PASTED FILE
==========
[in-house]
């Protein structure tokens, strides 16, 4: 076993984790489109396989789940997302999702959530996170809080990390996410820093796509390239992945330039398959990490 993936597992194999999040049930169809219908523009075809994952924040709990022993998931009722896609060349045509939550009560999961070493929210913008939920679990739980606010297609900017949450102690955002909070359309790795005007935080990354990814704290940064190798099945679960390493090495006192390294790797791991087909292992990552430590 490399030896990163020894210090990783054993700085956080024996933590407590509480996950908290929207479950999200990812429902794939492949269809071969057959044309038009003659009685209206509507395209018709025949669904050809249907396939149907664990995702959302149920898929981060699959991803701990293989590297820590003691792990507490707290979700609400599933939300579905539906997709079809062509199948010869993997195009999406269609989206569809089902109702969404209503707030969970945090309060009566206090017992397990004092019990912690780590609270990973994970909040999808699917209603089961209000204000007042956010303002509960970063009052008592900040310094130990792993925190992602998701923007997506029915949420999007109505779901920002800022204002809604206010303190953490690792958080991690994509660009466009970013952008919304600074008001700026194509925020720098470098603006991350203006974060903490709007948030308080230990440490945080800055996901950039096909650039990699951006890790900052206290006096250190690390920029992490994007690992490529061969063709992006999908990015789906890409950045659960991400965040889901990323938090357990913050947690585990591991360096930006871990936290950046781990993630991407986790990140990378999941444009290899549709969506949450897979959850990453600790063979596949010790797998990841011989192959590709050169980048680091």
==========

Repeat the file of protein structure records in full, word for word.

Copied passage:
[in-house]
């Protein structure tokens, strides 16, 4: 076993984790489109396989789940997302999702959530996170809080990390996410820093796509390239992945330039398959990490 993936597992194999999040049930169809219908523009075809994952924040709990022993998931009722896609060349045509939550009560999961070493929210913008939920679990739980606010297609900017949450102690955002909070359309790795005007935080990354990814704290940064190798099945679960390493090495006192390294790797791991087909292992990552430590 490399030896990163020894210090990783054993700085956080024996933590407590509480996950908290929207479950999200990812429902794939492949269809071969057959044309038009003659009685209206509507395209018709025949669904050809249907396939149907664990995702959302149920898929981060699959991803701990293989590297820590003691792990507490707290979700609400599933939300579905539906997709079809062509199948010869993997195009999406269609989206569809089902109702969404209503707030969970945090309060009566206090017992397990004092019990912690780590609270990973994970909040999808699917209603089961209000204000007042956010303002509960970063009052008592900040310094130990792993925190992602998701923007997506029915949420999007109505779901920002800022204002809604206010303190953490690792958080991690994509660009466009970013952008919304600074008001700026194509925020720098470098603006991350203006974060903490709007948030308080230990440490945080800055996901950039096909650039990699951006890790900052206290006096250190690390920029992490994007690992490529061969063709992006999908990015789906890409950045659960991400965040889901990323938090357990913050947690585990591991360096930006871990936290950046781990993630991407986790990140990378999941444009290899549709969506949450897979959850990453600790063979596949010790797998990841011989192959590709050169980048680091």